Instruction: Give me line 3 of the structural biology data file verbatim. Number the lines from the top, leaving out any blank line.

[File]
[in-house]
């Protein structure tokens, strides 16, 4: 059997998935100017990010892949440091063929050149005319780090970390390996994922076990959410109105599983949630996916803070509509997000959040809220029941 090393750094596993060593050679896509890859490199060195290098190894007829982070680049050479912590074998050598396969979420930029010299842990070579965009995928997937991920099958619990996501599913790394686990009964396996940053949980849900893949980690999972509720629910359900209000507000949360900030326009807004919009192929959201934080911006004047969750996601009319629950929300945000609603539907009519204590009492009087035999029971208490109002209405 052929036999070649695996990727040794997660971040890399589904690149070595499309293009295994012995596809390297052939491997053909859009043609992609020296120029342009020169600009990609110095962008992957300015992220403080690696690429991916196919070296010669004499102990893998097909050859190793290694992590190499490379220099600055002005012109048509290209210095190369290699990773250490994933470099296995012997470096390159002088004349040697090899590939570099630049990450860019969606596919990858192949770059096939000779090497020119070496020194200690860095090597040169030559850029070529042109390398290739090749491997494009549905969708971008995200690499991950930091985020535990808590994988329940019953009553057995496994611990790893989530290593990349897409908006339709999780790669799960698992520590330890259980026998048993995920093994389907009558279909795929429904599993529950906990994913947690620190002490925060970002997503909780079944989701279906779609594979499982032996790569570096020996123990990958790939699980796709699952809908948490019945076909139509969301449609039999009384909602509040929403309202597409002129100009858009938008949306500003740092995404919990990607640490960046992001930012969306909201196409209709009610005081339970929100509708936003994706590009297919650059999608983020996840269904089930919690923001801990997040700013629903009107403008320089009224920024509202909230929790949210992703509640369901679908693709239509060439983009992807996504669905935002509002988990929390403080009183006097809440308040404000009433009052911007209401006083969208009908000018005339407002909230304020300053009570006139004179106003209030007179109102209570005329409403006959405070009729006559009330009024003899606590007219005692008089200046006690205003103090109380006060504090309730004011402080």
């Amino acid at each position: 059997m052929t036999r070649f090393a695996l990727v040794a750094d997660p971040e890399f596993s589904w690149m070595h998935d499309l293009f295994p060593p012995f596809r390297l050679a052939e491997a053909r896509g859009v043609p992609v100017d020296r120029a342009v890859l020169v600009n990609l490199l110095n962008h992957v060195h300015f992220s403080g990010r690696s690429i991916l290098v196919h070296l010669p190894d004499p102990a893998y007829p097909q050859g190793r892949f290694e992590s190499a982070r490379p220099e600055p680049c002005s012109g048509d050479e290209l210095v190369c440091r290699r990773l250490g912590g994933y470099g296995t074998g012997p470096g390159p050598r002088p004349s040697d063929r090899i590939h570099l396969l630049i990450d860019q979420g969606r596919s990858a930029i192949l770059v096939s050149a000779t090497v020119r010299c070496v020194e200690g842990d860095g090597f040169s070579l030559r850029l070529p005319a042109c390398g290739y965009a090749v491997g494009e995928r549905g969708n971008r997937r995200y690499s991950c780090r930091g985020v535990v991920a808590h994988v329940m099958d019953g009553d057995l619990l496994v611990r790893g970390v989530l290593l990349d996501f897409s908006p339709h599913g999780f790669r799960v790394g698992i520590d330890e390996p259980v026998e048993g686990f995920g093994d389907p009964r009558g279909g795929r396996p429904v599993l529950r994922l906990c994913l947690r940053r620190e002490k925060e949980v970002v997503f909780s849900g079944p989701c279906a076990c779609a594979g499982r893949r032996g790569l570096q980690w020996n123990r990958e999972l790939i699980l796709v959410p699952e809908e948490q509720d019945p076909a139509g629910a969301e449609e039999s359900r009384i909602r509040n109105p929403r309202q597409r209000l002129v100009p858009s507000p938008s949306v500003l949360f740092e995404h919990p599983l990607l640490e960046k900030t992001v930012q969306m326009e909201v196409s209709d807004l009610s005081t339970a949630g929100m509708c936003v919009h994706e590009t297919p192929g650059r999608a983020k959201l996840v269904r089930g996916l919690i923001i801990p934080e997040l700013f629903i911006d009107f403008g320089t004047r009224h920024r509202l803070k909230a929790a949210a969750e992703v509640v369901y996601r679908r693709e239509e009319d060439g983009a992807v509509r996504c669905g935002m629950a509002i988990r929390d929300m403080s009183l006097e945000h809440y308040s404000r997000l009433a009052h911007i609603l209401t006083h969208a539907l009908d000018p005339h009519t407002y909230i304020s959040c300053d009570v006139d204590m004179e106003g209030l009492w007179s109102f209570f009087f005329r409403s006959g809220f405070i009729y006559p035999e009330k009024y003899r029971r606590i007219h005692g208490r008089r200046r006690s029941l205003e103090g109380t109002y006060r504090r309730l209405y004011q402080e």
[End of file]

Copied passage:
């Amino acid at each position: 059997m052929t036999r070649f090393a695996l990727v040794a750094d997660p971040e890399f596993s589904w690149m070595h998935d499309l293009f295994p060593p012995f596809r390297l050679a052939e491997a053909r896509g859009v043609p992609v100017d020296r120029a342009v890859l020169v600009n990609l490199l110095n962008h992957v060195h300015f992220s403080g990010r690696s690429i991916l290098v196919h070296l010669p190894d004499p102990a893998y007829p097909q050859g190793r892949f290694e992590s190499a982070r490379p220099e600055p680049c002005s012109g048509d050479e290209l210095v190369c440091r290699r990773l250490g912590g994933y470099g296995t074998g012997p470096g390159p050598r002088p004349s040697d063929r090899i590939h570099l396969l630049i990450d860019q979420g969606r596919s990858a930029i192949l770059v096939s050149a000779t090497v020119r010299c070496v020194e200690g842990d860095g090597f040169s070579l030559r850029l070529p005319a042109c390398g290739y965009a090749v491997g494009e995928r549905g969708n971008r997937r995200y690499s991950c780090r930091g985020v535990v991920a808590h994988v329940m099958d019953g009553d057995l619990l496994v611990r790893g970390v989530l290593l990349d996501f897409s908006p339709h599913g999780f790669r799960v790394g698992i520590d330890e390996p259980v026998e048993g686990f995920g093994d389907p009964r009558g279909g795929r396996p429904v599993l529950r994922l906990c994913l947690r940053r620190e002490k925060e949980v970002v997503f909780s849900g079944p989701c279906a076990c779609a594979g499982r893949r032996g790569l570096q980690w020996n123990r990958e999972l790939i699980l796709v959410p699952e809908e948490q509720d019945p076909a139509g629910a969301e449609e039999s359900r009384i909602r509040n109105p929403r309202q597409r209000l002129v100009p858009s507000p938008s949306v500003l949360f740092e995404h919990p599983l990607l640490e960046k900030t992001v930012q969306m326009e909201v196409s209709d807004l009610s005081t339970a949630g929100m509708c936003v919009h994706e590009t297919p192929g650059r999608a983020k959201l996840v269904r089930g996916l919690i923001i801990p934080e997040l700013f629903i911006d009107f403008g320089t004047r009224h920024r509202l803070k909230a929790a949210a969750e992703v509640v369901y996601r679908r693709e239509e009319d060439g983009a992807v509509r996504c669905g935002m629950a509002i988990r929390d929300m403080s009183l006097e945000h809440y308040s404000r997000l009433a009052h911007i609603l209401t006083h969208a539907l009908d000018p005339h009519t407002y909230i304020s959040c300053d009570v006139d204590m004179e106003g209030l009492w007179s109102f209570f009087f005329r409403s006959g809220f405070i009729y006559p035999e009330k009024y003899r029971r606590i007219h005692g208490r008089r200046r006690s029941l205003e103090g109380t109002y006060r504090r309730l209405y004011q402080e």